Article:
Schnapp firing dozens at Netanya car batteries plant

Schnapp batteries  photo: PR

Schnapp will concentrate on importing batteries from overseas.

Following the halving of Schnapp Ltd.'s (TASE: SHNP) share price over the past year, the controlling shareholders in the car batteries company, the SKY private equity fund and the Rosenshein family, have decided to streamline the company, and have announced a restructuring of its batteries business. "It will be necessary to eliminate most of the production processes in the company's plant," the company said. Schnapp, which has several dozen employees, will henceforth focus on importing batteries from overseas. At the end of 2017, 54 of Schnapp's 116 employees worked in production.

Schnapp's board of directors decided on restructuring because of high production costs "in comparison with the costs of buying batteries imported from overseas." On the other hand, the company reported "a steep fall in procurement costs and a fall in sale prices of batteries in the competitive market environment in Israel."

Schnapp added that despite the measures taken by the company "to make the production processes for batteries more efficient and reduce costs," intensifying competition and falling profits had led to "a substantial increase in the proportion of imported batteries sold by the company."

Schnapp said that its restructuring "would have a number of important consequences for the company," including a higher gross profit, "because of higher profit margins on the sale of imported batteries and substantial personnel cuts in the company's production facilities."

Before any improvement occurs, Schnapp's results will be hit by a one-time loss on the sale of its manufacturing equipment, which was reported at a reduced cost of NIS 15 million in the company's recent financial statements. The company estimates the proceeds on the sale of the equipment at "a few million shekels."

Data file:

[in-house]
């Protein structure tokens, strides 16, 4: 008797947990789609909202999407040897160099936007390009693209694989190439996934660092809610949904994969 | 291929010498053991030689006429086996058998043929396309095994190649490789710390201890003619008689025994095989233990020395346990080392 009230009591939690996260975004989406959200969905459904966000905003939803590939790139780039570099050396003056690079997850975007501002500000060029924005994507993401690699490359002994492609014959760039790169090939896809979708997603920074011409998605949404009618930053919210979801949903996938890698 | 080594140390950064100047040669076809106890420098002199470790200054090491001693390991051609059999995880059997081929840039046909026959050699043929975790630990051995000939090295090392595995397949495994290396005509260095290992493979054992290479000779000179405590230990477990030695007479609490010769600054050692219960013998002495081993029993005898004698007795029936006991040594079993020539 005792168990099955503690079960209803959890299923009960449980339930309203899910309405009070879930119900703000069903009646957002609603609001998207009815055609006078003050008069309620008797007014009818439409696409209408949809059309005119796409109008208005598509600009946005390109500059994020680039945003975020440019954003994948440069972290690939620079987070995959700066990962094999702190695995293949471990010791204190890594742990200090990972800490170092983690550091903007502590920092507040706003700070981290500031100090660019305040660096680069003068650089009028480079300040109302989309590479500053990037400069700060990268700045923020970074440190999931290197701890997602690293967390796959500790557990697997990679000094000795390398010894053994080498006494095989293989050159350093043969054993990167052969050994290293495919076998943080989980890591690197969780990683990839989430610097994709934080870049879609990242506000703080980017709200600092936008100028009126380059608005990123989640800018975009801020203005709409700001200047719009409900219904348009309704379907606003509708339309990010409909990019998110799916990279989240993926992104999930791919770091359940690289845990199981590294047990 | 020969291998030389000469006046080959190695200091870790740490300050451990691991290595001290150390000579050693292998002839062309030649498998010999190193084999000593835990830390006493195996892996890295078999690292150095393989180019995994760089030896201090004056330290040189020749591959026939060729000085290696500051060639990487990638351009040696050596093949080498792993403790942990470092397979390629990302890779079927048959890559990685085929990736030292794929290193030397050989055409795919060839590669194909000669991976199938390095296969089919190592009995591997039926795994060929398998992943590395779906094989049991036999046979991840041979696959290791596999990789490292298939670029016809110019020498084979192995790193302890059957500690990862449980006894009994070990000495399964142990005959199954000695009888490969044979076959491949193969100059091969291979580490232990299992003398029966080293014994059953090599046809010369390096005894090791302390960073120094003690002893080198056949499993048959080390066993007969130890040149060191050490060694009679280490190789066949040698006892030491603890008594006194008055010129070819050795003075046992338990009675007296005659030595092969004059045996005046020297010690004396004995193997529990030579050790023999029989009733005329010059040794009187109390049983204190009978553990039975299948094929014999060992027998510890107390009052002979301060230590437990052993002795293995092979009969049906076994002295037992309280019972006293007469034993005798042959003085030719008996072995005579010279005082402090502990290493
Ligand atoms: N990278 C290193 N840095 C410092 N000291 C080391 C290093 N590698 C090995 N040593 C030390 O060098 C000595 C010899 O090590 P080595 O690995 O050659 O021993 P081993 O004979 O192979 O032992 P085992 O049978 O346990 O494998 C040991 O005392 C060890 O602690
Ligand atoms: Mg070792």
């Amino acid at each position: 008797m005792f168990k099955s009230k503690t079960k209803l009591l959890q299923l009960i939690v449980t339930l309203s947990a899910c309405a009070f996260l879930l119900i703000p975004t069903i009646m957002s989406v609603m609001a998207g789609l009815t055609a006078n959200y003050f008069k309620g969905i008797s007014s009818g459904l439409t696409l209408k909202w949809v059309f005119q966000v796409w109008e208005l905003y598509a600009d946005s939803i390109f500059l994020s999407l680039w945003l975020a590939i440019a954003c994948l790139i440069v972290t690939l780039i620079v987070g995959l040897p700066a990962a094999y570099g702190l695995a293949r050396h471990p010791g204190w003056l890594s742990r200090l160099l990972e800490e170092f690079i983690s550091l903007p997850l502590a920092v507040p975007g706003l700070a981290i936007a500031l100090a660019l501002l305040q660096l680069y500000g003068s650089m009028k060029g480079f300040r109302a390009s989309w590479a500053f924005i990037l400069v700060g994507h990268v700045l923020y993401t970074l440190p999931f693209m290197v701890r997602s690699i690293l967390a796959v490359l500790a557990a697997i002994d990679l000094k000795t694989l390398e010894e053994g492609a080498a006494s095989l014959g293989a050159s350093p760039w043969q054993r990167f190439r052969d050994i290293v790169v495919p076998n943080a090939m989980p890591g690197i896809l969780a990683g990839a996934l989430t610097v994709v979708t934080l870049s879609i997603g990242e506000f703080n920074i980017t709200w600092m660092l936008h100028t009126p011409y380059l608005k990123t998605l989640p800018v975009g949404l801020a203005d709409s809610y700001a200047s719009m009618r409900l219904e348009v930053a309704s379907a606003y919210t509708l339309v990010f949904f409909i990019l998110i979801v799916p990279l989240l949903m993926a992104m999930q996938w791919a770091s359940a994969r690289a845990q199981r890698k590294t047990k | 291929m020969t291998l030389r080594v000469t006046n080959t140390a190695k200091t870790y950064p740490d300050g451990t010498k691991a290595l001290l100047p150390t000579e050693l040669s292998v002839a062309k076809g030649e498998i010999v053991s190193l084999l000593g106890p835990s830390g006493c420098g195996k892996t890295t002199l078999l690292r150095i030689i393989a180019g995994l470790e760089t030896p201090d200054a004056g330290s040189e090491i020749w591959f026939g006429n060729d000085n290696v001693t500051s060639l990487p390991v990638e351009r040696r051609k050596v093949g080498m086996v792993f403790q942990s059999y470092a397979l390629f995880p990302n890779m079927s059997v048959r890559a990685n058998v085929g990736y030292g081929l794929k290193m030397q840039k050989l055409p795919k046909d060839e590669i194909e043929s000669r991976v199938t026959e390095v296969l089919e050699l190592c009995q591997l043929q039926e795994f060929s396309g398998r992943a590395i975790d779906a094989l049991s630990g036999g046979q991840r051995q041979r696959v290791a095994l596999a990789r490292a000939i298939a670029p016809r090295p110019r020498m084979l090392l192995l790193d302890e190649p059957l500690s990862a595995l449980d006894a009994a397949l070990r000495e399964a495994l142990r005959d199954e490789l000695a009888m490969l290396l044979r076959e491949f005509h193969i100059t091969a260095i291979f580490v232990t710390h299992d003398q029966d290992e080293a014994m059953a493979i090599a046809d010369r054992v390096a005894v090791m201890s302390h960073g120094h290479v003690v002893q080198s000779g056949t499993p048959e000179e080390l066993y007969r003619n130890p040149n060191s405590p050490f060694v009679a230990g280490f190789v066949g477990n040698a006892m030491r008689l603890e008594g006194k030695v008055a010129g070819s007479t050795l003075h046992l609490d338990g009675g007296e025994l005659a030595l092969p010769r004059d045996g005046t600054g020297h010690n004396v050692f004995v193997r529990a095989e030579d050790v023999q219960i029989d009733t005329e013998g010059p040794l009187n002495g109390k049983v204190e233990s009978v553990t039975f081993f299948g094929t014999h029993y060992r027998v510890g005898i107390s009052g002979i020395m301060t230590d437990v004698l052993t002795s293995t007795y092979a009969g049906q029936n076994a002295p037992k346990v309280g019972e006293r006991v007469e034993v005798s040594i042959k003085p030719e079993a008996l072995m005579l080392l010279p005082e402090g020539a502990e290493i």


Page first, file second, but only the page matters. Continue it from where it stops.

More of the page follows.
Schnapp's factory is located on a 15,000-square meter site in the northern Netanya industrial zone. The company owns 7,000 square meters of the site and rents 8,000 square meters under a lease ending at the end of 2019. Annual rent is NIS 1.25 million.

The controlling shareholders in Schnapp are SKY Fund, controlled by Zvi Yochman and Nir Dagan; Schnapps CEO Uri Rosenshein; and sisters Tamar Ben Ozilio and Puah Amir. Schnapp is one of Israel's largest battery companies. The company's share price plunged 50% in the past year, erasing gains from previous years and pushing its market cap down to NIS 190 million, despite a 4% rise in the share price today.

Schnapp reported a 20% jump to NIS 131 million in battery sales in the first nine months of 2018, "because of higher sales of imported batteries," but its gross profit from this activity remained unchanged at NIS 32 million. Its operating profit on this activity was also steady at NIS 9 million.

In addition to its batteries business, Schnapp has expanded to other fields of business in recent years. Since early 2017, it has been active in vehicle accessories, following the acquisition of half of ADI Systems, currently Schnapp's largest activity.

Schnapp entered the auto tires sector in 2012 by acquiring a 50% stake in the Kislev company, controlled by Zvi Greenberg. Kislev is the distributor in Israel of Continental Tires, and also markets tires made by other manufacturers. Schnapp also acquired from Alliance the Israeli Agricultural Tires Company, which distributes and sells tires, mostly for agriculture, and heavy equipment.

Schnapp is about to expand this activity, after signing an agreement in recent months to merge its tire activity with that of brothers Yoel and Rony Weiss, former partners in Kamor Motors, which imports BMW cars to Israel. Through two import and distribution companies, the Weiss brothers import and distribute Dunlop, Fulda, and Nexen tires; Chinese tires; and tires for agriculture and trucks. The parties will have equal shares in the merged activity, which will create one company with NIS 200 million in annual sales. Completion of the deal is contingent on a number of conditions.

Schnapp's revenue dipped 5% to NIS 413 million in the first nine months of 2018, and its net profit was down 11% to NIS 15 million, with a decline in revenue and stable profits from accessories and lower revenue and profits from tires activity.

Published by Globes, Israel business news - en.globes.co.il - on December 27, 2018

© Copyright of Globes Publisher Itonut (1983) Ltd. 2018

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Schnapp batteries  photo: PR
Schnapp batteries photo: PR
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